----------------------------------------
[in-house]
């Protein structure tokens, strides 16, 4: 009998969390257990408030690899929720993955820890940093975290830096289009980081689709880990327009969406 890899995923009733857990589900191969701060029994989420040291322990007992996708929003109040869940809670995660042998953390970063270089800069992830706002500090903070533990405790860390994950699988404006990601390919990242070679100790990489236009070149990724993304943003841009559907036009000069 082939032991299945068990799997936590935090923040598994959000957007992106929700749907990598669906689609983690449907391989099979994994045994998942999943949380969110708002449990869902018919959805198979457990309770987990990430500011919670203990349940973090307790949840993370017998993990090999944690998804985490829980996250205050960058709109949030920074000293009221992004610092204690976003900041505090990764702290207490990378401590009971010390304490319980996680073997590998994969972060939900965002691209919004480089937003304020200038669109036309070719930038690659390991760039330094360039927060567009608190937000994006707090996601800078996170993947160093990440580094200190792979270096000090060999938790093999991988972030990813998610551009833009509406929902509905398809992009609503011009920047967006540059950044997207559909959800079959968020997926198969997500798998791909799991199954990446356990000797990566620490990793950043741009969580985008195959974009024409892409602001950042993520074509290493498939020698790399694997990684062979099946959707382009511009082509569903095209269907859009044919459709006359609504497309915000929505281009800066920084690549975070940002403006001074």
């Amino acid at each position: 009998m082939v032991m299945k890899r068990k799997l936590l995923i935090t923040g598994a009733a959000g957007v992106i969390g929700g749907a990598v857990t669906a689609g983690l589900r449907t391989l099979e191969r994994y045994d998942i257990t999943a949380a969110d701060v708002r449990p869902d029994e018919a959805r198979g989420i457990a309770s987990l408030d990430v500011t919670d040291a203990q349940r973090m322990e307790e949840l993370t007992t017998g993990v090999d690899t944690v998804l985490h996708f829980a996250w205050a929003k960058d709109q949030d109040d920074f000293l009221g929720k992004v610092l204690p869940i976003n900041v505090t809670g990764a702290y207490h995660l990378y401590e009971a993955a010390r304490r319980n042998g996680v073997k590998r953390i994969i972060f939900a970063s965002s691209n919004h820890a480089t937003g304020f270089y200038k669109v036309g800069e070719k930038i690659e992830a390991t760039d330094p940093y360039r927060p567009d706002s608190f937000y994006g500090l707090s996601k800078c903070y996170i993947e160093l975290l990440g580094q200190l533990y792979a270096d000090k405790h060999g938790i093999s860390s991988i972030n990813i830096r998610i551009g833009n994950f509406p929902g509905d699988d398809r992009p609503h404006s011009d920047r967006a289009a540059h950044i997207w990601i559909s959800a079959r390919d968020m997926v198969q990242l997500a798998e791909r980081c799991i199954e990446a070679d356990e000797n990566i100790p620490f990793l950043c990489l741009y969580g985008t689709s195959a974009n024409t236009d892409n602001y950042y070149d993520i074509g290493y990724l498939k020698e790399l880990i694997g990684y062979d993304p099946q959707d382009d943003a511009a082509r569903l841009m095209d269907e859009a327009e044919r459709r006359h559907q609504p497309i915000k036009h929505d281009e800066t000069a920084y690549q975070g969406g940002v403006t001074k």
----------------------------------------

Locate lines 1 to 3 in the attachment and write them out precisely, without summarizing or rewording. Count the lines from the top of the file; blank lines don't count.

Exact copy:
[in-house]
């Protein structure tokens, strides 16, 4: 009998969390257990408030690899929720993955820890940093975290830096289009980081689709880990327009969406 890899995923009733857990589900191969701060029994989420040291322990007992996708929003109040869940809670995660042998953390970063270089800069992830706002500090903070533990405790860390994950699988404006990601390919990242070679100790990489236009070149990724993304943003841009559907036009000069 082939032991299945068990799997936590935090923040598994959000957007992106929700749907990598669906689609983690449907391989099979994994045994998942999943949380969110708002449990869902018919959805198979457990309770987990990430500011919670203990349940973090307790949840993370017998993990090999944690998804985490829980996250205050960058709109949030920074000293009221992004610092204690976003900041505090990764702290207490990378401590009971010390304490319980996680073997590998994969972060939900965002691209919004480089937003304020200038669109036309070719930038690659390991760039330094360039927060567009608190937000994006707090996601800078996170993947160093990440580094200190792979270096000090060999938790093999991988972030990813998610551009833009509406929902509905398809992009609503011009920047967006540059950044997207559909959800079959968020997926198969997500798998791909799991199954990446356990000797990566620490990793950043741009969580985008195959974009024409892409602001950042993520074509290493498939020698790399694997990684062979099946959707382009511009082509569903095209269907859009044919459709006359609504497309915000929505281009800066920084690549975070940002403006001074």
């Amino acid at each position: 009998m082939v032991m299945k890899r068990k799997l936590l995923i935090t923040g598994a009733a959000g957007v992106i969390g929700g749907a990598v857990t669906a689609g983690l589900r449907t391989l099979e191969r994994y045994d998942i257990t999943a949380a969110d701060v708002r449990p869902d029994e018919a959805r198979g989420i457990a309770s987990l408030d990430v500011t919670d040291a203990q349940r973090m322990e307790e949840l993370t007992t017998g993990v090999d690899t944690v998804l985490h996708f829980a996250w205050a929003k960058d709109q949030d109040d920074f000293l009221g929720k992004v610092l204690p869940i976003n900041v505090t809670g990764a702290y207490h995660l990378y401590e009971a993955a010390r304490r319980n042998g996680v073997k590998r953390i994969i972060f939900a970063s965002s691209n919004h820890a480089t937003g304020f270089y200038k669109v036309g800069e070719k930038i690659e992830a390991t760039d330094p940093y360039r927060p567009d706002s608190f937000y994006g500090l707090s996601k800078c903070y996170i993947e160093l975290l990440g580094q200190l533990y792979a270096d000090k405790h060999g938790i093999s860390s991988i972030n990813i830096r998610i551009g833009n994950f509406p929902g509905d699988d398809r992009p609503h404006s011009d920047r967006a289009a540059h950044i997207w990601i559909s959800a079959r390919d968020m997926v198969q990242l997500a798998e791909r980081c799991i199954e990446a070679d356990e000797n990566i100790p620490f990793l950043c990489l741009y969580g985008t689709s195959a974009n024409t236009d892409n602001y950042y070149d993520i074509g290493y990724l498939k020698e790399l880990i694997g990684y062979d993304p099946q959707d382009d943003a511009a082509r569903l841009m095209d269907e859009a327009e044919r459709r006359h559907q609504p497309i915000k036009h929505d281009e800066t000069a920084y690549q975070g969406g940002v403006t001074k």